The federal Statistics Office released details on hotel occupancy earlier this year. Despite the high exchange rate, Switzerland saw growth in overnight stays every month in 2018 over the previous year leading to an overall record number of overnight stays for the year as a whole. The USA fulled the largest increase in overseas visitors at 9%, but Asia also saw a 5% increase and Europe as a whole over 3%. The benefits were uniform across most tourist areas, with the exception of Ticino which saw a marked decline in overnight stays.
The Snow’n’Rail schedule for the Winter Sports season 2015-2016 is now available. This is the wonderful scheme run by Swiss Railways that provides a 20% discount on the combined lift pass and public transport connections for most of the leading resorts in Switzerland. This is a unique offering – the Austrian Railways run a similar scheme, although nowhere near as extensive.
The offers are now available online (in English, French, German and Italian), and in a brochure available free from the booking offices of most Swiss Railway Stations. The brochures are available in German, French and Italian depending on the language of the locality in which the stations are situated, but only the German version comprehensively covers all the resorts in the scheme.
There is not much change from last year. Most prices have stayed the same. For example an adult day trip to Zermatt from Basel if you are in possession of a Half-Tax Card is still SFr 166.40. A comparable offering is SFr 75.40 for Klewenalp, again the same as last season.
The resort coverage has changed slightly – Vals is now included.
However the most glaring omission is the Portes du Soleil. This massive ski area was one of the most impressive destinations under the Snow’n’Rail scheme, but it looks like they couldn’t come to an agreement with Swiss Railways for this season. Hopefully they will be back for the next one.
What looks like a new resort on the list, Chäserrugg, is simply a rebranded name for what has been referred to in previous years as Toggenburg or Obertoggenburg and covers the charming, linked resorts of Alt St. Johann and Underwasser. Included in the lift pass are the slopes around Wildhaus, but it appears that the routing of the offer to Wildhaus via Buchs is no longer available at a discount.
Some resorts can be accessed by train alone, others you need either a scheduled bus service or use of a linked ski bus. Details are all listed at the resort reports at the Swiss Winter Sports web site, and I can vouch for the rourting information as I have used the scheme for every resort myself!
Resorts covered by the scheme are as follows:
In Northern Switzerland: Braunwald, Chäserrugg and Pizol.
In Graubünden: Arosa Lenzerheide, Brigels, Davos Klosters, Disentis 3000, Engadin St. Moritz, Flims Laax Falera, Motta Naluns (Scuol), Splügen and Vals 3000.
In the Bernese Oberland: Adelboden-Lenk, Gstaad Mountain Rides, Jungfrau Ski Region and Meiringen-Hasliberg.
In Ticino only Airolo.
Several resorts are included in the category Alpes Vaudoises, including Villars, Les Diablerets and Leysin.
In Valais: 4 Vallées/Mt-Fort, Aletsch Arena, Blatten-Belalp, Crans-Montana, Grächen, Lauchernalp/Lötschental, Leukerbad, Visp Area, Saas-Fee/Saastal and Zermatt & Cervinia.
In Central Switzerland: Engelberg-Titlis, Klewenalp-Stockhütte, Melchsee-Frutt, Andermatt-Sedrun, Sörenberg, Sattel-Hochstuckli and Stoos.
The Swiss Cableways Association recorded a dismal start to the 2014/15 season with a decrease of 28.2% in lift use and a decline of 12.9% in revenue in the period to 31st December. The season started brightly in November but the warm conditions in much of December meant many lower slopes were not even able to use their snow cannon and some lower resorts delayed the traditional opening in time for Christmas, reports Andreas Keller, the Assocaition’s Head of Communication Division. Not surpisingly, higher resorts in the Engadine and Valais fared best. However Keller is upbeat about the prospects for the rest of the season, with improved conditions leading into the New Year.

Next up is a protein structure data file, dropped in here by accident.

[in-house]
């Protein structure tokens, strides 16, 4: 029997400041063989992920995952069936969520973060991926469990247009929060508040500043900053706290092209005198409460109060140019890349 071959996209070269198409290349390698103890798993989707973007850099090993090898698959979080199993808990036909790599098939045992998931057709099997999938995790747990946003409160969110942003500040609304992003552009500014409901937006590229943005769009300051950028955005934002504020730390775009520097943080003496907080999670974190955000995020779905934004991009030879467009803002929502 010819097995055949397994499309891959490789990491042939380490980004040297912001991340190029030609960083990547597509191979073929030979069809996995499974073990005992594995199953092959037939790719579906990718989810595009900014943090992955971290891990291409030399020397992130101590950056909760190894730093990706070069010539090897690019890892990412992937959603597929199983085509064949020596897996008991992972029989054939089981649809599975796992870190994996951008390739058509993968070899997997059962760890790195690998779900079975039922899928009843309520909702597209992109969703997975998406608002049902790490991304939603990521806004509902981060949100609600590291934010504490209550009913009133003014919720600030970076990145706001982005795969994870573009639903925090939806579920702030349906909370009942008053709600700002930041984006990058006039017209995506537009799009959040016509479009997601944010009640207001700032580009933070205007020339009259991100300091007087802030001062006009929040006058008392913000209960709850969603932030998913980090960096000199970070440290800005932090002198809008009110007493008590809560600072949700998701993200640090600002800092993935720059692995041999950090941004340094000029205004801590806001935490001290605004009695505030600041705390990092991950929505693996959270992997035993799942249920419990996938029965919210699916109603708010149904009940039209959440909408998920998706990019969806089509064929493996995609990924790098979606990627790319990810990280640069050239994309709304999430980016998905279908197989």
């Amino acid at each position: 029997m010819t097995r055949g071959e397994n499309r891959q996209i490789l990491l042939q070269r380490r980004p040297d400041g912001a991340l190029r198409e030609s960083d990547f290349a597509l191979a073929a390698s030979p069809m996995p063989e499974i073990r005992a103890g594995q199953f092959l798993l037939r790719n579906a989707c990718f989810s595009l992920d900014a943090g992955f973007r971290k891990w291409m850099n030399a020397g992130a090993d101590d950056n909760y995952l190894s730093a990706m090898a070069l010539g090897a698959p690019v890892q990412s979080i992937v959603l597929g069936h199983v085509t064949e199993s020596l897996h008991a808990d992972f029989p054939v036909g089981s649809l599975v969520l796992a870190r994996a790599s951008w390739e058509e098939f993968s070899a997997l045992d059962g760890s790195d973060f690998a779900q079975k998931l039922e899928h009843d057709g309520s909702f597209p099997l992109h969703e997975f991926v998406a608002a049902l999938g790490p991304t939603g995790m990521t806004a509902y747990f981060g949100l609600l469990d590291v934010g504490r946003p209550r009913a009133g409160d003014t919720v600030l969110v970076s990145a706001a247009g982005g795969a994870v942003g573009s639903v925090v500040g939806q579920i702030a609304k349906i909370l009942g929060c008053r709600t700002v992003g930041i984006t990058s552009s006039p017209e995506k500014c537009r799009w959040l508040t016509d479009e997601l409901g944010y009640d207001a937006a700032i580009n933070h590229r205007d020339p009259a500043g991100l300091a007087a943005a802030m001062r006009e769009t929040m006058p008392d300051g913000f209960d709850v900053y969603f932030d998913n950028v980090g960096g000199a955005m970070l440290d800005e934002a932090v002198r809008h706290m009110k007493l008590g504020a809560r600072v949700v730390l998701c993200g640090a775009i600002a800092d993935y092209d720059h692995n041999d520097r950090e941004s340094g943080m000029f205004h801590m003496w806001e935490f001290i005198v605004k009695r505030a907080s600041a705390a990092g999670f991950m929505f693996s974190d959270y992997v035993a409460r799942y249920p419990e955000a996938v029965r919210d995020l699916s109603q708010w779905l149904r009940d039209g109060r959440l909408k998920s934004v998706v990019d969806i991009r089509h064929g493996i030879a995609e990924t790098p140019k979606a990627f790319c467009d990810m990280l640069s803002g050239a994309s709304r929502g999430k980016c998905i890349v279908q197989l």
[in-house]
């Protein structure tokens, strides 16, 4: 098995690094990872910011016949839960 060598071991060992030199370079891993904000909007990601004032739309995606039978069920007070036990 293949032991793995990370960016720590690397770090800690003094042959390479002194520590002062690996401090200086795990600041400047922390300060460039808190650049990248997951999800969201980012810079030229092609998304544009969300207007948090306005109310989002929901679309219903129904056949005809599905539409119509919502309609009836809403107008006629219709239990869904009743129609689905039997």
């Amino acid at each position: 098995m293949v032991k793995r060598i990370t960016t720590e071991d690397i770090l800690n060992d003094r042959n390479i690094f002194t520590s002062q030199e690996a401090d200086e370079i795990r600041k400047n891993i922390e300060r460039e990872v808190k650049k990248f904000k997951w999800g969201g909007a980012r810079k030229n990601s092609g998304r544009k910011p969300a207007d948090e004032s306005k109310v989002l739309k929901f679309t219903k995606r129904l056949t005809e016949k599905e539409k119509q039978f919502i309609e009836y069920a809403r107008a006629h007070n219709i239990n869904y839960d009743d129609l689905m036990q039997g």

By region this was the picture for the early season compared with the same period last season in percentage terms:
|Vaud & Fribourg||-17.2||-7.3|
The resorts of Eastern Switzerland did the worst, probably from a combination of a lot of low runs in these resorts and the allure for many Zurchers of seasonal shopping as an alternative to being in the mountains. Ticino’s unexpectedly upbeat position is simply a reflection on how dismal thigs were last year when many lifts were closed early in the season and avalaanche risk was high.
Airolo, the largest ski resort in Ticino, re-opens this year after being closed for the entire 2009-10 season. Weather permitting, the resort will be open at weekends from 4th December and throughout the week from the 18th December. The resort boasts 30km of piste and is the home ski resort for Lara Gut, amongst others.
After it’s closure, Valbianca SA, financed by the canton and local commune, acquired the Airolo-Pesciüm site at auction for SFr 70,000. Although the facility is estimated as being worth Sfr 7m, it has required a huge investment to bring it up to the standards required to be both safe and attractive to winter sports enthusiasts.
Airolo-Pesciüm lies on the south side of the Gotthard Tunnel and has a rail station, making it a convenient ski resort to get to from Northern Switzerland. The resort is covered by the discounted Swiss Railways Snow’n’Rail scheme, and a complimentary bus service is provided from the rail station during the winter sports season.
The ski region infrastructure comprises one gondola, one chair lift and two surface lifts. The top station is at 2250m and the vertical descent is almost 1200 metres, with the six pistes largely catering for intermediate skiers.